Multi-colored vegetables, goats, chickens, hogs, and fabulous young people learning to be organic farmers. What is not to like about this scene? For the past three years it has been my great joy to volunteer as an adult mentor at the Organic Farm School in the Maxwelton Valley of Whidbey Island.
The young people range in age from mid-twenties to mid-forties and come from all over the U.S. to join the ranks of future farmers focused on growing healthy food. It is a six-month, full time, intensive training. They learn soil management, seed production, marketing, and business planning through a combination of classes, field work, and community interaction. (The latter was challenging during the pandemic, but we shifted, adapted, and had a successful year with a smaller class in 2020. We are back up to full capacity at 12 this year.)
In one of our recent teaching sessions the students were each giving a 4-minute statement on why they choose to farm at this time. We were meeting in the open-air picnic shelter. The air temperature was 45 degrees F. and there was a light wind blowing. I found myself wishing I had donned long underwear. Even though it was April, there had been a morning frost.
I was busy taking notes so I could reflect back to them the general gist of their statements. Every one of them was articulate about why they were choosing to farm at a time when the number of farmers in the U.S. is slowly decreasing, farmland is being bought up by big corporations, and U.S. Department of Agriculture policies continue to largely favor the “big farmer.”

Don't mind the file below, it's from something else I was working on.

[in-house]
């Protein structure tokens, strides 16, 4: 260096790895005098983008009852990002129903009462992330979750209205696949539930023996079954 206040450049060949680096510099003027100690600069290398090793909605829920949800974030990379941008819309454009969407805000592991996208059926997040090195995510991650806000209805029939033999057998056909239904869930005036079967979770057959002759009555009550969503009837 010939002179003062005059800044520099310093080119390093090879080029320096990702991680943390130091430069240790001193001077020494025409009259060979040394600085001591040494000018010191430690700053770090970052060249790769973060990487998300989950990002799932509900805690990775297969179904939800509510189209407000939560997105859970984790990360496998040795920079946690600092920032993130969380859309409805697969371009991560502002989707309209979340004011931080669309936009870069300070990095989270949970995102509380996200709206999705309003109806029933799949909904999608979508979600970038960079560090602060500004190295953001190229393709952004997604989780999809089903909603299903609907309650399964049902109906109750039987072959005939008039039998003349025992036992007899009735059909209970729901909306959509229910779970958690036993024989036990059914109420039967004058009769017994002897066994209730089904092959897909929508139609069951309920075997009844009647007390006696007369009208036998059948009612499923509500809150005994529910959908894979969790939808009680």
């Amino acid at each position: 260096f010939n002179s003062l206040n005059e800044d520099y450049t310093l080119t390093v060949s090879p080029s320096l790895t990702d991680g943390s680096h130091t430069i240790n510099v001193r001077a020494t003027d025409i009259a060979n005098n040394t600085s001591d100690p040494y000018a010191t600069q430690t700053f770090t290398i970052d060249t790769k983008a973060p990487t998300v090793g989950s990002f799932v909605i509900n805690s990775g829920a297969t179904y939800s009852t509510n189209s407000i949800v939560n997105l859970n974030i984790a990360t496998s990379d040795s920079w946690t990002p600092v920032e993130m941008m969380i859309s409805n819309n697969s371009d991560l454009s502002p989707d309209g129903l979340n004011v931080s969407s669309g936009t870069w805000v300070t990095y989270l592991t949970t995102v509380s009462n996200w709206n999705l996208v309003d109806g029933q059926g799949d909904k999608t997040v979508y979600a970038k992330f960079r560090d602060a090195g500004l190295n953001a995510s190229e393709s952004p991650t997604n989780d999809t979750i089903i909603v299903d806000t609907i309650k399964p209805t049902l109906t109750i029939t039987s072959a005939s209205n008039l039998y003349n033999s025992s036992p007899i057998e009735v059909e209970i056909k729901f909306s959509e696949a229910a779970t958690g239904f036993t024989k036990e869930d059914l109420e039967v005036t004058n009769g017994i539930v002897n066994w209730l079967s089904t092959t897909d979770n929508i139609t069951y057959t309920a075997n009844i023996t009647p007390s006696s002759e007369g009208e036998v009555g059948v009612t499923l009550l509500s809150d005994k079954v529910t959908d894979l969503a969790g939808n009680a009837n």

Many of them spoke about wanting to change the way farming is done in this country. Some focused on wanting to learn essential life skills. Several referenced seeking a spiritual connection to the land. All of them were inspirational to listen to—courageous, taking a big leap of faith, working bone hard every single day. These are the people I want to invest in!
The focus of OFS teaching by the farm manager, assistant farm manager, and the instructor is on regenerative agriculture. A shorthand explanation of that might be a farmer saying, “I focus on the health of my soil. If it is healthy, I am being successful.”
Regenerative ag farmers use a variety of techniques ranging from cover crops to crop rotation to no till farming to rotational grazing. In many ways they look at farming more like a 1950s farmer growing a variety of crops, not using pesticides or herbicides, having some animals as a source of manure and “tilling,” and planning to have a farm whose soils can support crop growing for generations to come.
Also built into the program is an emphasis on communication and interaction. The students host a farm stand, offer cooking and tasting sessions, and even Friday evening pizza oven gatherings. All of these programs involve community volunteers.
“Communication” is where my friend and colleague Sharon Betcher and I come into the program. We offer weekly supplemental classes, like the one articulated above. The umbrella title for our classes is “The Holistic Farmer. We, and invited community members, provide an hour-long session on topics ranging from developing working agreements, to a history of the area, to working with conflict and disagreement, to functional fitness, to civics for farmers, to ethics of slaughter.
We have a course outline for the remaining Mondays of this year’s sessions. We know the curriculum will need to be adapted as suggestions and needs come forward from the students. Like the soil, plants, and animals, like weather and seasons, change is the norm in this outdoor lifestyle. To stand alongside and contribute to this program is challenging, wonderful, and a great privilege. I come home with my arms full of very fresh vegetables, and my heart full of confidence in the future of farming.